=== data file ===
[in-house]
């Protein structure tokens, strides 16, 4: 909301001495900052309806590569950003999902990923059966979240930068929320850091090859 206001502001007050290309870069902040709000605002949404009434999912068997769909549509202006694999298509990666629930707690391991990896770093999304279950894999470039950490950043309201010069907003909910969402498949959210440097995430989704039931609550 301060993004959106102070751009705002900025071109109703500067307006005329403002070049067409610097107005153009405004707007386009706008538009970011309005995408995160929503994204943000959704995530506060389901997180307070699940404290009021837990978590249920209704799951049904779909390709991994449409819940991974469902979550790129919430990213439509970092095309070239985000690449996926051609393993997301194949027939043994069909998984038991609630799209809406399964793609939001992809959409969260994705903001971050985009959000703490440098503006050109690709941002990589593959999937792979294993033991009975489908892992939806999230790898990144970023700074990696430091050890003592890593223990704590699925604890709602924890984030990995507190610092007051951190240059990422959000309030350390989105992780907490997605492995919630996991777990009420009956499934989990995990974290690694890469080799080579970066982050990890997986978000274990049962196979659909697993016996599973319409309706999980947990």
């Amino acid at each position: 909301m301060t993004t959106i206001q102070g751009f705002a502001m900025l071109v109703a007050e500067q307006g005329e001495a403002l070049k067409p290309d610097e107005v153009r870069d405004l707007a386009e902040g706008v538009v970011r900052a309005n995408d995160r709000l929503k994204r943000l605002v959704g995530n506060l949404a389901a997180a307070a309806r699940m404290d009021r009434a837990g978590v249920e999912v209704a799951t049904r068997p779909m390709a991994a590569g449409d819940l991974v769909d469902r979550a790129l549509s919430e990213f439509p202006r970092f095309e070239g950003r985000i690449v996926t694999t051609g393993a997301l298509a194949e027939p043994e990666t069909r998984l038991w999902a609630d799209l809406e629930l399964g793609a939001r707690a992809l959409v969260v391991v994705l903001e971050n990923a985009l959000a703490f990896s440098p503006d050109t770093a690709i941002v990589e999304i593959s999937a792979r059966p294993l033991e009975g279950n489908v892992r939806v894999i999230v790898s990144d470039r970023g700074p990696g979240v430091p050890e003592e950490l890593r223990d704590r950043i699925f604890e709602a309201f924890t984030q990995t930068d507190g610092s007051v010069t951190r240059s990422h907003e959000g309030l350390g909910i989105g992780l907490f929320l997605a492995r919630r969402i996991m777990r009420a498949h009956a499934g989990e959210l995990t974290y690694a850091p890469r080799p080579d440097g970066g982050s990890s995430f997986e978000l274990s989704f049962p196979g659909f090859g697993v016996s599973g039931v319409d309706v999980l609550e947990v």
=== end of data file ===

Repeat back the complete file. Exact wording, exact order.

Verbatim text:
[in-house]
């Protein structure tokens, strides 16, 4: 909301001495900052309806590569950003999902990923059966979240930068929320850091090859 206001502001007050290309870069902040709000605002949404009434999912068997769909549509202006694999298509990666629930707690391991990896770093999304279950894999470039950490950043309201010069907003909910969402498949959210440097995430989704039931609550 301060993004959106102070751009705002900025071109109703500067307006005329403002070049067409610097107005153009405004707007386009706008538009970011309005995408995160929503994204943000959704995530506060389901997180307070699940404290009021837990978590249920209704799951049904779909390709991994449409819940991974469902979550790129919430990213439509970092095309070239985000690449996926051609393993997301194949027939043994069909998984038991609630799209809406399964793609939001992809959409969260994705903001971050985009959000703490440098503006050109690709941002990589593959999937792979294993033991009975489908892992939806999230790898990144970023700074990696430091050890003592890593223990704590699925604890709602924890984030990995507190610092007051951190240059990422959000309030350390989105992780907490997605492995919630996991777990009420009956499934989990995990974290690694890469080799080579970066982050990890997986978000274990049962196979659909697993016996599973319409309706999980947990």
């Amino acid at each position: 909301m301060t993004t959106i206001q102070g751009f705002a502001m900025l071109v109703a007050e500067q307006g005329e001495a403002l070049k067409p290309d610097e107005v153009r870069d405004l707007a386009e902040g706008v538009v970011r900052a309005n995408d995160r709000l929503k994204r943000l605002v959704g995530n506060l949404a389901a997180a307070a309806r699940m404290d009021r009434a837990g978590v249920e999912v209704a799951t049904r068997p779909m390709a991994a590569g449409d819940l991974v769909d469902r979550a790129l549509s919430e990213f439509p202006r970092f095309e070239g950003r985000i690449v996926t694999t051609g393993a997301l298509a194949e027939p043994e990666t069909r998984l038991w999902a609630d799209l809406e629930l399964g793609a939001r707690a992809l959409v969260v391991v994705l903001e971050n990923a985009l959000a703490f990896s440098p503006d050109t770093a690709i941002v990589e999304i593959s999937a792979r059966p294993l033991e009975g279950n489908v892992r939806v894999i999230v790898s990144d470039r970023g700074p990696g979240v430091p050890e003592e950490l890593r223990d704590r950043i699925f604890e709602a309201f924890t984030q990995t930068d507190g610092s007051v010069t951190r240059s990422h907003e959000g309030l350390g909910i989105g992780l907490f929320l997605a492995r919630r969402i996991m777990r009420a498949h009956a499934g989990e959210l995990t974290y690694a850091p890469r080799p080579d440097g970066g982050s990890s995430f997986e978000l274990s989704f049962p196979g659909f090859g697993v016996s599973g039931v319409d309706v999980l609550e947990v």